Despite the slow first days, I think we were making better time on the way home than we had the other way when I was in a hurry to get to Dun Add. My shoulder was getting better and the pack was almost empty again, so I was wearing it normally to free my right hand. Free both hands of course, but I wouldn’t trust my left to do anything but break my fall if I toppled onto that side.
He couldn’t see anything but the Waste to either side and about twenty feet of the Road in front of us, same as normal. I knew that was all he could see because I was watching through his eyes.
For all that, I trusted Buck even if he had no more than instinct. I paused to lift and switch on my weapon, then raised my shield as well. I hadn’t been sure I’d be able to pick it up, but the adrenalin that surged into my system when I heard Buck growl must have lubricated the muscles.
I switched the shield on at 20%, though I figured I’d just throw it down if I had to move fast. I knew I wasn’t in any shape for a fight, but going straight at the other fellow like I had with Easton was my best bet.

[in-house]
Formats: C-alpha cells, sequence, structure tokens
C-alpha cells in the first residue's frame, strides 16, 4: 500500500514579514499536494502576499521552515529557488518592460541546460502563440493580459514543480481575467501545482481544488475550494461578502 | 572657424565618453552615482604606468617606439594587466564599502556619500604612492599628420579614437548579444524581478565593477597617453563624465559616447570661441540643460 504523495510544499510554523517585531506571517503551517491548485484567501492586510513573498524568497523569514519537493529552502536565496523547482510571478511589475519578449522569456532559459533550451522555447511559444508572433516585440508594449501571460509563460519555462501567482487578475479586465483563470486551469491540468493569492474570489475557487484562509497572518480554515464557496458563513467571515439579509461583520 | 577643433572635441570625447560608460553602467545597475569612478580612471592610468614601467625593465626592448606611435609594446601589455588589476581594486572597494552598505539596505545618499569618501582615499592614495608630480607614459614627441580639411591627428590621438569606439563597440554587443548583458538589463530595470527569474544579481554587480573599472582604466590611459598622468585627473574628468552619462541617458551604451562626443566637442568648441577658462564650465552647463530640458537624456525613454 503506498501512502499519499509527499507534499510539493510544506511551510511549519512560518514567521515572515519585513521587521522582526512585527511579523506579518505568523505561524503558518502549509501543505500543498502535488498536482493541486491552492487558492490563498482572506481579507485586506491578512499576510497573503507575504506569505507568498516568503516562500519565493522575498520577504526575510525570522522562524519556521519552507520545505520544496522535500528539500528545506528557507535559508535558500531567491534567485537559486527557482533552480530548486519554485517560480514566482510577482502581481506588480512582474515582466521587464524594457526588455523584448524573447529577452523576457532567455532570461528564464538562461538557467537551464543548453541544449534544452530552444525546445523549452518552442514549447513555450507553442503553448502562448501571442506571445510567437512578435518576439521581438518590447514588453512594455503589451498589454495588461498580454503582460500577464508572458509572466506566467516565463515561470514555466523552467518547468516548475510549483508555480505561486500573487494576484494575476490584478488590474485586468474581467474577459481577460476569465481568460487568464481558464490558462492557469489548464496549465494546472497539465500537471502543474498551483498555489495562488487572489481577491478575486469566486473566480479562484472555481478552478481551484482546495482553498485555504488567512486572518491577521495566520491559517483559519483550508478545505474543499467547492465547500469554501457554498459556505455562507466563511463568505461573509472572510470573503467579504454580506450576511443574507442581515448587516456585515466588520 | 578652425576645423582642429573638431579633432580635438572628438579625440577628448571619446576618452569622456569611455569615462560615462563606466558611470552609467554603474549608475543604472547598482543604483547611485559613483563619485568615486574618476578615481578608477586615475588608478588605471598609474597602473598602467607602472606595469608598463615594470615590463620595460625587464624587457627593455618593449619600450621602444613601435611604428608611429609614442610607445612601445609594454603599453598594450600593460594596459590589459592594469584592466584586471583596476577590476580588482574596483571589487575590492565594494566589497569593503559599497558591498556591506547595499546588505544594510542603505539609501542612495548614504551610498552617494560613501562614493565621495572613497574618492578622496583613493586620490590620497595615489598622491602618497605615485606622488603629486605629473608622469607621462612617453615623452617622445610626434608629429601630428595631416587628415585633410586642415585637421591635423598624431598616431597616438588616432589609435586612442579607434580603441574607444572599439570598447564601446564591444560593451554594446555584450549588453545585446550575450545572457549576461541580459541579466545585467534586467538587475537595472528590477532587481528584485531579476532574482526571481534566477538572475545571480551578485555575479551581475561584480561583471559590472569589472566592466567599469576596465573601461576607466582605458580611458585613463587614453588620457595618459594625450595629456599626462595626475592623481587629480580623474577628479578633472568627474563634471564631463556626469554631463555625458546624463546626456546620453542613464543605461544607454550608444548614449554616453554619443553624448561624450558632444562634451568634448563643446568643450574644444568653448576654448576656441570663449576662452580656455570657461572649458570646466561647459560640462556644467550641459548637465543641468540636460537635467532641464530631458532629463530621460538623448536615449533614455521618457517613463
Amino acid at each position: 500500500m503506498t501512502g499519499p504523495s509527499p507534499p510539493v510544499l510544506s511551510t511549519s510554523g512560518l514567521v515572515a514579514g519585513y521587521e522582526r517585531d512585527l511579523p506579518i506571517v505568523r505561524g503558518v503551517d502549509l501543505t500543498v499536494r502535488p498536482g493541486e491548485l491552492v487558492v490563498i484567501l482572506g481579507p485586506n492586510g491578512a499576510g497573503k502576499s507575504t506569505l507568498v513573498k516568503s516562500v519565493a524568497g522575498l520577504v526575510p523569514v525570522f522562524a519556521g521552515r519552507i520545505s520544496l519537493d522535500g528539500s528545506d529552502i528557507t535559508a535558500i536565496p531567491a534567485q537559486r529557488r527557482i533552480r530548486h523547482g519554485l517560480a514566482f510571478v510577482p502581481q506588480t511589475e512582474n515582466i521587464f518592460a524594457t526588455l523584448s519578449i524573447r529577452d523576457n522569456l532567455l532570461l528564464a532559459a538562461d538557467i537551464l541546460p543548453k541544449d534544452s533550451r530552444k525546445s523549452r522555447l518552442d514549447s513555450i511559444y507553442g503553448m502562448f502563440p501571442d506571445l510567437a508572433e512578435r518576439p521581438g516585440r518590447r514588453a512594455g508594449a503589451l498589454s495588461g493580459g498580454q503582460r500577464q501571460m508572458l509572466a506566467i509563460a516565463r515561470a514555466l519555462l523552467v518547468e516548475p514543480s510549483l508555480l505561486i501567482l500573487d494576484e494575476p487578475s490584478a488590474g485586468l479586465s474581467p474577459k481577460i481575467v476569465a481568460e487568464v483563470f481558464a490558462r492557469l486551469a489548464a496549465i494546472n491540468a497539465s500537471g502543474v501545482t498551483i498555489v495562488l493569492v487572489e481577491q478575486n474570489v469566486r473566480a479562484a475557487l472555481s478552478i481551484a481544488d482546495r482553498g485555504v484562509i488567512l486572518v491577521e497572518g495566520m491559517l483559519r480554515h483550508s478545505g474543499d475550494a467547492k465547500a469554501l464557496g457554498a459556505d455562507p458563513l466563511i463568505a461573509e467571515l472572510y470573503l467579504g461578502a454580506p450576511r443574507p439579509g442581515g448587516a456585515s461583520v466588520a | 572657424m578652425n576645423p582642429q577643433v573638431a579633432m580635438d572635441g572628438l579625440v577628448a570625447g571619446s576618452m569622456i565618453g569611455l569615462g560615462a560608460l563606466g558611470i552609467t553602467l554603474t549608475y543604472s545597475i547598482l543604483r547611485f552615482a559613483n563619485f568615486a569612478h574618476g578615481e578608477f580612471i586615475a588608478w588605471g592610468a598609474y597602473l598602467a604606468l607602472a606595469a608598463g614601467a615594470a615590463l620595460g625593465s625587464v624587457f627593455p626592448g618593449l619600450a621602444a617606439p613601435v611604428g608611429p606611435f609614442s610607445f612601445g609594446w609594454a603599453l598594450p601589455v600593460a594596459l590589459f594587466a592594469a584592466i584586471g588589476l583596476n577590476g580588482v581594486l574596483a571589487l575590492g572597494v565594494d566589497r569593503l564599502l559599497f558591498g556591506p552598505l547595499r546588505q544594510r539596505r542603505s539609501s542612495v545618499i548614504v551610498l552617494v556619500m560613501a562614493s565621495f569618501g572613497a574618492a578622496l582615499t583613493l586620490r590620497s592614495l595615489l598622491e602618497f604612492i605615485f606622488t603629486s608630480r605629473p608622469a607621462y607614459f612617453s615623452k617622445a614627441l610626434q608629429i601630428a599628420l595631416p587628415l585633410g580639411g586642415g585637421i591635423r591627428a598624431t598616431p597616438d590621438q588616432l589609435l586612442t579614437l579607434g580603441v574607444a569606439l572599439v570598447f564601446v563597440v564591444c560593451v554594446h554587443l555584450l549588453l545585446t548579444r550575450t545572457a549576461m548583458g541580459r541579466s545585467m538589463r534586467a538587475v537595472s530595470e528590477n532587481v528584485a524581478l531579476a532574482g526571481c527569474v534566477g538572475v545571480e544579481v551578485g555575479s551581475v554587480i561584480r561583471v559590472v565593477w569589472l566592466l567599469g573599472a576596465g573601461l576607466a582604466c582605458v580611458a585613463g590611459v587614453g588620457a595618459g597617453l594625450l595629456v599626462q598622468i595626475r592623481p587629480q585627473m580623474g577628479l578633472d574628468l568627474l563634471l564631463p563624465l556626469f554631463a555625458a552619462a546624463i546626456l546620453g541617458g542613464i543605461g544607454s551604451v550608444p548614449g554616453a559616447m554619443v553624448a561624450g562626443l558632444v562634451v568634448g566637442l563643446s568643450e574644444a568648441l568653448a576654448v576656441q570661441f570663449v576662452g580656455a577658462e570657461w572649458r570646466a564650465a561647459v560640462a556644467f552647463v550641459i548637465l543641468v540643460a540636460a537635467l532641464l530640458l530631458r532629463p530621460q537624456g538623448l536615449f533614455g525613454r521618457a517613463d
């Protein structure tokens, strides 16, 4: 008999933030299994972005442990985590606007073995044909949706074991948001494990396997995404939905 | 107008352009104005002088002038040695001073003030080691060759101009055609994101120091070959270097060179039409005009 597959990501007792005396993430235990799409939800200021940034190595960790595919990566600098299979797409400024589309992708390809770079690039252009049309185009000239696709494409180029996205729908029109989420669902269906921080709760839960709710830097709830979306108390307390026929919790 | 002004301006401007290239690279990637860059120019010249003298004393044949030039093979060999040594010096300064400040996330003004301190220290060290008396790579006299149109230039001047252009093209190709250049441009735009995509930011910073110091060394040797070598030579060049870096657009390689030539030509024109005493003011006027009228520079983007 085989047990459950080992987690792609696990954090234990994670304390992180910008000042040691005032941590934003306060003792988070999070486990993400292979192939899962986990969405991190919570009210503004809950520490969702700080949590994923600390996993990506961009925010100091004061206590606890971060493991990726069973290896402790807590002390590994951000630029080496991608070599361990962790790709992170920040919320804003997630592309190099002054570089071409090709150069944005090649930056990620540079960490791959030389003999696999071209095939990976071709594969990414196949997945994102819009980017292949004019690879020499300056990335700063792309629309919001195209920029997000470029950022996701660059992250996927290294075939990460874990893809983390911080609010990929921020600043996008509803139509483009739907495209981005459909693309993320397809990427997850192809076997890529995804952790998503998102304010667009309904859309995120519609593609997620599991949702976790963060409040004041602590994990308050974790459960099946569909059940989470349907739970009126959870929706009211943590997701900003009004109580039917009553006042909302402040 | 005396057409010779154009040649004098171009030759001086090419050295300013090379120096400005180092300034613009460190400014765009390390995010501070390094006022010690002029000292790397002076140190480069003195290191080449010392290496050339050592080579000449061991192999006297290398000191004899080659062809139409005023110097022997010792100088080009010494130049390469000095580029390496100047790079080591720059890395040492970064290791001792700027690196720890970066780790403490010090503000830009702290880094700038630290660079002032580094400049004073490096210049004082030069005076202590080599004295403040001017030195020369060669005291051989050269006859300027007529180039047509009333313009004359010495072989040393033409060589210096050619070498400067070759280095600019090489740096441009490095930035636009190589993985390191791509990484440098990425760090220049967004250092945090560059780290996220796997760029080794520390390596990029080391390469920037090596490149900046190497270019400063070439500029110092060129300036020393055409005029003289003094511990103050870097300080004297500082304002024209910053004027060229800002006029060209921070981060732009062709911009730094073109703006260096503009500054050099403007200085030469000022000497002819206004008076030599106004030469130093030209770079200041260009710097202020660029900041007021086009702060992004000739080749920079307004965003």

We walked forward. There aren’t any hills or curves in the Road, but there’s only so far you can see anyway.
I thought about Guntram suggesting that somebody had made the Road. I wondered if I’d ever see the old Maker again.
We came onto a Beast, a creature of Not-Here. It was the ugliest thing I’d ever seen in my life, worse than the drawings I’d seen of them.
I guess that was partly because layers were vanishing and reappearing, into Not-Here I suppose, while the creature tried to escape. It wasn’t going to be able to do that because it was a small one of its kind, about the size of May or a boy of twelve, and the Shade had it firmly.
There were supposed to be things that lived in the Waste, neither Here nor Not-Here, but I’d always supposed they were fancies like ghosts and angels. This had to be what they called a Shade, though: as lovely as blond sin, and as haughty as the Circuit Bishop when he passed through Beune every third year.